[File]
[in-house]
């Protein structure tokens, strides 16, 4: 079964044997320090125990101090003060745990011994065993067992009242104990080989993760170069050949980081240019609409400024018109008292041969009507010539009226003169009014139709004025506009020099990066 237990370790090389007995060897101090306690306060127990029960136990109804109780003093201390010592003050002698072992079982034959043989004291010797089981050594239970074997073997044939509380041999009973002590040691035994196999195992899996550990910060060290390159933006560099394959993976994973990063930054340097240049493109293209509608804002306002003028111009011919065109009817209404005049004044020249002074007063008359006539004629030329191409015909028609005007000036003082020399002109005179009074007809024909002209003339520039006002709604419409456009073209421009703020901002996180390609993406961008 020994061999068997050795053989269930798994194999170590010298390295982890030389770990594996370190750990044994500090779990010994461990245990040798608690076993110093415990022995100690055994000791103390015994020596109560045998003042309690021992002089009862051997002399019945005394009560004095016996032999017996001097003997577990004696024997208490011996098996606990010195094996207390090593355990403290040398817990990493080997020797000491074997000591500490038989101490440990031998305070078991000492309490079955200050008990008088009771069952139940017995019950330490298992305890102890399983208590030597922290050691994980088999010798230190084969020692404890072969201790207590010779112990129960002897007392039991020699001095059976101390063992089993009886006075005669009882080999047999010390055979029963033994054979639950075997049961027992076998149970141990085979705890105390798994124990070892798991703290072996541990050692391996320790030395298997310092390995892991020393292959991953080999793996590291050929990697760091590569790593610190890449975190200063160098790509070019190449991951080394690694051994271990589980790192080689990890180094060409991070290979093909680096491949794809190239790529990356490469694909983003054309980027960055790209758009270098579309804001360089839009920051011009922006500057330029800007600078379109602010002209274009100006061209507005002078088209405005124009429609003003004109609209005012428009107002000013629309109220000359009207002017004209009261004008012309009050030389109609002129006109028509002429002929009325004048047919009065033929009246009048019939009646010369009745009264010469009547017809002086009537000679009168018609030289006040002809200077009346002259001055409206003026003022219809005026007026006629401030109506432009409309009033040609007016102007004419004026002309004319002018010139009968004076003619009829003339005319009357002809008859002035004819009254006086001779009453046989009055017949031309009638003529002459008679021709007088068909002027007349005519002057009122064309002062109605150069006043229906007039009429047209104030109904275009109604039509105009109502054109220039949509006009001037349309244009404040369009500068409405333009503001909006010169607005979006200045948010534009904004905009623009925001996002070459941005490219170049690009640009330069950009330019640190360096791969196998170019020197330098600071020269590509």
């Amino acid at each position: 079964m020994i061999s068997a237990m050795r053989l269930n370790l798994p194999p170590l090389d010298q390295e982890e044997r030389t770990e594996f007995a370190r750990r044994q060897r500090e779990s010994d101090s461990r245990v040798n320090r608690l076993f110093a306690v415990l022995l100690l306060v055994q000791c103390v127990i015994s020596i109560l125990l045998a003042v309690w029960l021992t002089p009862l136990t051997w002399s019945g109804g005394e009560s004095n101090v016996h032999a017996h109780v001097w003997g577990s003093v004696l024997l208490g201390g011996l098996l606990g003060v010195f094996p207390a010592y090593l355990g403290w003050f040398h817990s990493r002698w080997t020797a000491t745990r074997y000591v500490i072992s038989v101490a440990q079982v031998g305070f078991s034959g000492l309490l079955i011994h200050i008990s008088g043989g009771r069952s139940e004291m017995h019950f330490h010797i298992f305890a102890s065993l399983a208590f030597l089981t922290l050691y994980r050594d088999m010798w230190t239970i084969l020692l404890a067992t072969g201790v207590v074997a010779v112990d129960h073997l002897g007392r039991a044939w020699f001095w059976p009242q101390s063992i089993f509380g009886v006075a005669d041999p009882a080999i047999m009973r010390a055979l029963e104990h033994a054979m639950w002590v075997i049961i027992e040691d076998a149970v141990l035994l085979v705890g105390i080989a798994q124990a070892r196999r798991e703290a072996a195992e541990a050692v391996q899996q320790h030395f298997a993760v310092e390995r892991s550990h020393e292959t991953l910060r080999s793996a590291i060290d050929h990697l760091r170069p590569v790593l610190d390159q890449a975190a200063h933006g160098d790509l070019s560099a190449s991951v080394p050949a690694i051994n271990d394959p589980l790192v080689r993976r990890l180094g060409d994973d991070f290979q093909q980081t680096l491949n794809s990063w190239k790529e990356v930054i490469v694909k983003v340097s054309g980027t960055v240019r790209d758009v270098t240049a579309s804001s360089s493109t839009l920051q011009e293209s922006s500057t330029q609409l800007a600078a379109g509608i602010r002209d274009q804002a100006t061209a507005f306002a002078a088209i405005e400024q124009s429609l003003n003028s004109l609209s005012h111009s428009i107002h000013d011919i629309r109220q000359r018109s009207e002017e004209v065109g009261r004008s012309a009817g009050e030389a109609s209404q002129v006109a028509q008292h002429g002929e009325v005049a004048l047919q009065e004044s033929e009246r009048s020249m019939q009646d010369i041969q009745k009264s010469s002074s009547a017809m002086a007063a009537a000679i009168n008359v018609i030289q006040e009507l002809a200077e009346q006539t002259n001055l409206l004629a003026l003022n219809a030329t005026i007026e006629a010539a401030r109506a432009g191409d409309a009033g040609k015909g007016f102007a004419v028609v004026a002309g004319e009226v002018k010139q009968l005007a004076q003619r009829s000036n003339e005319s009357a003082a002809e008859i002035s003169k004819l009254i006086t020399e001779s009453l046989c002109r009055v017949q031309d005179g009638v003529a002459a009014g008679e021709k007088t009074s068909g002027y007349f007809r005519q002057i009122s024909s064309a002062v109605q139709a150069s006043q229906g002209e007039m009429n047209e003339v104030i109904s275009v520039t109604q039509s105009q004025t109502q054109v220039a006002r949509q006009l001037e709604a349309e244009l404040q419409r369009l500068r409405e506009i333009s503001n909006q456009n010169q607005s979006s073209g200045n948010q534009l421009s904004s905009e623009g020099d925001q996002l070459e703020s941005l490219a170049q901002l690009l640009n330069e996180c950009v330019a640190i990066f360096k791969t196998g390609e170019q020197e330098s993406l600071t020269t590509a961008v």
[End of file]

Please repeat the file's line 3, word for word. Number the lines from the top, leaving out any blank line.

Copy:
């Amino acid at each position: 079964m020994i061999s068997a237990m050795r053989l269930n370790l798994p194999p170590l090389d010298q390295e982890e044997r030389t770990e594996f007995a370190r750990r044994q060897r500090e779990s010994d101090s461990r245990v040798n320090r608690l076993f110093a306690v415990l022995l100690l306060v055994q000791c103390v127990i015994s020596i109560l125990l045998a003042v309690w029960l021992t002089p009862l136990t051997w002399s019945g109804g005394e009560s004095n101090v016996h032999a017996h109780v001097w003997g577990s003093v004696l024997l208490g201390g011996l098996l606990g003060v010195f094996p207390a010592y090593l355990g403290w003050f040398h817990s990493r002698w080997t020797a000491t745990r074997y000591v500490i072992s038989v101490a440990q079982v031998g305070f078991s034959g000492l309490l079955i011994h200050i008990s008088g043989g009771r069952s139940e004291m017995h019950f330490h010797i298992f305890a102890s065993l399983a208590f030597l089981t922290l050691y994980r050594d088999m010798w230190t239970i084969l020692l404890a067992t072969g201790v207590v074997a010779v112990d129960h073997l002897g007392r039991a044939w020699f001095w059976p009242q101390s063992i089993f509380g009886v006075a005669d041999p009882a080999i047999m009973r010390a055979l029963e104990h033994a054979m639950w002590v075997i049961i027992e040691d076998a149970v141990l035994l085979v705890g105390i080989a798994q124990a070892r196999r798991e703290a072996a195992e541990a050692v391996q899996q320790h030395f298997a993760v310092e390995r892991s550990h020393e292959t991953l910060r080999s793996a590291i060290d050929h990697l760091r170069p590569v790593l610190d390159q890449a975190a200063h933006g160098d790509l070019s560099a190449s991951v080394p050949a690694i051994n271990d394959p589980l790192v080689r993976r990890l180094g060409d994973d991070f290979q093909q980081t680096l491949n794809s990063w190239k790529e990356v930054i490469v694909k983003v340097s054309g980027t960055v240019r790209d758009v270098t240049a579309s804001s360089s493109t839009l920051q011009e293209s922006s500057t330029q609409l800007a600078a379109g509608i602010r002209d274009q804002a100006t061209a507005f306002a002078a088209i405005e400024q124009s429609l003003n003028s004109l609209s005012h111009s428009i107002h000013d011919i629309r109220q000359r018109s009207e002017e004209v065109g009261r004008s012309a009817g009050e030389a109609s209404q002129v006109a028509q008292h002429g002929e009325v005049a004048l047919q009065e004044s033929e009246r009048s020249m019939q009646d010369i041969q009745k009264s010469s002074s009547a017809m002086a007063a009537a000679i009168n008359v018609i030289q006040e009507l002809a200077e009346q006539t002259n001055l409206l004629a003026l003022n219809a030329t005026i007026e006629a010539a401030r109506a432009g191409d409309a009033g040609k015909g007016f102007a004419v028609v004026a002309g004319e009226v002018k010139q009968l005007a004076q003619r009829s000036n003339e005319s009357a003082a002809e008859i002035s003169k004819l009254i006086t020399e001779s009453l046989c002109r009055v017949q031309d005179g009638v003529a002459a009014g008679e021709k007088t009074s068909g002027y007349f007809r005519q002057i009122s024909s064309a002062v109605q139709a150069s006043q229906g002209e007039m009429n047209e003339v104030i109904s275009v520039t109604q039509s105009q004025t109502q054109v220039a006002r949509q006009l001037e709604a349309e244009l404040q419409r369009l500068r409405e506009i333009s503001n909006q456009n010169q607005s979006s073209g200045n948010q534009l421009s904004s905009e623009g020099d925001q996002l070459e703020s941005l490219a170049q901002l690009l640009n330069e996180c950009v330019a640190i990066f360096k791969t196998g390609e170019q020197e330098s993406l600071t020269t590509a961008v």